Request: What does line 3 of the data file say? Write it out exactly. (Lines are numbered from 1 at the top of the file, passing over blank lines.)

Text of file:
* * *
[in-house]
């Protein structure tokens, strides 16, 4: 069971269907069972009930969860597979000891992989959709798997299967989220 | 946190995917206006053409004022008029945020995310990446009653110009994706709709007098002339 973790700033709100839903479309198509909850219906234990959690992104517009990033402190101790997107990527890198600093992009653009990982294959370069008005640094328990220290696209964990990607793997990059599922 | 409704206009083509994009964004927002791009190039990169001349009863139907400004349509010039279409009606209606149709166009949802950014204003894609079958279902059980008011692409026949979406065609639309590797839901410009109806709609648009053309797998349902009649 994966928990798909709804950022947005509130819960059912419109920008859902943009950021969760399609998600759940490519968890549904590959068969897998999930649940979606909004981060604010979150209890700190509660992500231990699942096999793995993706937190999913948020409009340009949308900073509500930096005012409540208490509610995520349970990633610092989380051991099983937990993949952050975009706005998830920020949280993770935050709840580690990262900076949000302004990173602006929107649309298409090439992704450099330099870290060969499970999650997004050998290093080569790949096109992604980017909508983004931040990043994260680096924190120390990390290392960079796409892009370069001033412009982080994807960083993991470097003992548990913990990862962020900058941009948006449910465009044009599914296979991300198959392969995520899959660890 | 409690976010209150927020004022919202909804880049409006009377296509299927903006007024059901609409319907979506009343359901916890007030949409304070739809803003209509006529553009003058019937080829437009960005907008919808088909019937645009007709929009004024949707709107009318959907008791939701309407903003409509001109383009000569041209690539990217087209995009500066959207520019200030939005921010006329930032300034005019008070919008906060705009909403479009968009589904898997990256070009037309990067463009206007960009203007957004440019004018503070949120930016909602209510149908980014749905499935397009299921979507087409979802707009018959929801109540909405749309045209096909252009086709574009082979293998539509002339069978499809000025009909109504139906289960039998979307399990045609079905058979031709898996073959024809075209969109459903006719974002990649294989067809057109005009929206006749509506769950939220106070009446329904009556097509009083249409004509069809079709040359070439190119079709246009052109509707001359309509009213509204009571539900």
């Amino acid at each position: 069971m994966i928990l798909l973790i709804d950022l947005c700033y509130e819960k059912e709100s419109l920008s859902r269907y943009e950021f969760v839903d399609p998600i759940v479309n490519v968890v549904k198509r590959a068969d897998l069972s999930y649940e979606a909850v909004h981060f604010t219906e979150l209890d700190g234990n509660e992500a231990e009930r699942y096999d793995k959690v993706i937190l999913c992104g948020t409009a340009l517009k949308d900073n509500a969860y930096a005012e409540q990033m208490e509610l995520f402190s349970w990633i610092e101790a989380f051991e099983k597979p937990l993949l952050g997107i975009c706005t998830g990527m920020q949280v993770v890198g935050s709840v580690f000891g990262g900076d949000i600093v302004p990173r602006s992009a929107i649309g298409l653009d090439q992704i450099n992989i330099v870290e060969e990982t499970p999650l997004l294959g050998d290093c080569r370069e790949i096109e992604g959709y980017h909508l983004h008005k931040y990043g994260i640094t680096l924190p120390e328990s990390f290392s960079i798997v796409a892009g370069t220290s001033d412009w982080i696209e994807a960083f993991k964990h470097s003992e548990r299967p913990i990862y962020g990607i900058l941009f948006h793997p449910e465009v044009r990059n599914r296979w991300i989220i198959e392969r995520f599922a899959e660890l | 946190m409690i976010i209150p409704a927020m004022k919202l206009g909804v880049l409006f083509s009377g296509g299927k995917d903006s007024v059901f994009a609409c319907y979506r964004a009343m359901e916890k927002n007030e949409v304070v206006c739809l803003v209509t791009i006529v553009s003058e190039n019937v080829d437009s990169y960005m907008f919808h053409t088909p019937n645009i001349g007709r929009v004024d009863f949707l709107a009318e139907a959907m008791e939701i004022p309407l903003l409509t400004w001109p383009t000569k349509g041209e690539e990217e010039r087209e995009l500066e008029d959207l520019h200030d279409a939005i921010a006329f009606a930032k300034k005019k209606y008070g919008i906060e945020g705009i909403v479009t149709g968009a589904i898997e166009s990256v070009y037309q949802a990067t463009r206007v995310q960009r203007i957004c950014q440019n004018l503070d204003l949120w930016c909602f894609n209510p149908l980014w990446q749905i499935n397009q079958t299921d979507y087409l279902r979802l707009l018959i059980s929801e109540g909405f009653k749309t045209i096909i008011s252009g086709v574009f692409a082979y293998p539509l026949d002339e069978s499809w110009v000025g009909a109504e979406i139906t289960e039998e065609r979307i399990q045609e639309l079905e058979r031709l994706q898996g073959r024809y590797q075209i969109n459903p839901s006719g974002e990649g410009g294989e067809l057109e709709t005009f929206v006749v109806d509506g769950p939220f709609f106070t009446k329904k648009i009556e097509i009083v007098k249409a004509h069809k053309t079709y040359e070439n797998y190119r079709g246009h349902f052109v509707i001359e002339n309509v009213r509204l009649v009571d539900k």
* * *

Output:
């Amino acid at each position: 069971m994966i928990l798909l973790i709804d950022l947005c700033y509130e819960k059912e709100s419109l920008s859902r269907y943009e950021f969760v839903d399609p998600i759940v479309n490519v968890v549904k198509r590959a068969d897998l069972s999930y649940e979606a909850v909004h981060f604010t219906e979150l209890d700190g234990n509660e992500a231990e009930r699942y096999d793995k959690v993706i937190l999913c992104g948020t409009a340009l517009k949308d900073n509500a969860y930096a005012e409540q990033m208490e509610l995520f402190s349970w990633i610092e101790a989380f051991e099983k597979p937990l993949l952050g997107i975009c706005t998830g990527m920020q949280v993770v890198g935050s709840v580690f000891g990262g900076d949000i600093v302004p990173r602006s992009a929107i649309g298409l653009d090439q992704i450099n992989i330099v870290e060969e990982t499970p999650l997004l294959g050998d290093c080569r370069e790949i096109e992604g959709y980017h909508l983004h008005k931040y990043g994260i640094t680096l924190p120390e328990s990390f290392s960079i798997v796409a892009g370069t220290s001033d412009w982080i696209e994807a960083f993991k964990h470097s003992e548990r299967p913990i990862y962020g990607i900058l941009f948006h793997p449910e465009v044009r990059n599914r296979w991300i989220i198959e392969r995520f599922a899959e660890l | 946190m409690i976010i209150p409704a927020m004022k919202l206009g909804v880049l409006f083509s009377g296509g299927k995917d903006s007024v059901f994009a609409c319907y979506r964004a009343m359901e916890k927002n007030e949409v304070v206006c739809l803003v209509t791009i006529v553009s003058e190039n019937v080829d437009s990169y960005m907008f919808h053409t088909p019937n645009i001349g007709r929009v004024d009863f949707l709107a009318e139907a959907m008791e939701i004022p309407l903003l409509t400004w001109p383009t000569k349509g041209e690539e990217e010039r087209e995009l500066e008029d959207l520019h200030d279409a939005i921010a006329f009606a930032k300034k005019k209606y008070g919008i906060e945020g705009i909403v479009t149709g968009a589904i898997e166009s990256v070009y037309q949802a990067t463009r206007v995310q960009r203007i957004c950014q440019n004018l503070d204003l949120w930016c909602f894609n209510p149908l980014w990446q749905i499935n397009q079958t299921d979507y087409l279902r979802l707009l018959i059980s929801e109540g909405f009653k749309t045209i096909i008011s252009g086709v574009f692409a082979y293998p539509l026949d002339e069978s499809w110009v000025g009909a109504e979406i139906t289960e039998e065609r979307i399990q045609e639309l079905e058979r031709l994706q898996g073959r024809y590797q075209i969109n459903p839901s006719g974002e990649g410009g294989e067809l057109e709709t005009f929206v006749v109806d509506g769950p939220f709609f106070t009446k329904k648009i009556e097509i009083v007098k249409a004509h069809k053309t079709y040359e070439n797998y190119r079709g246009h349902f052109v509707i001359e002339n309509v009213r509204l009649v009571d539900k």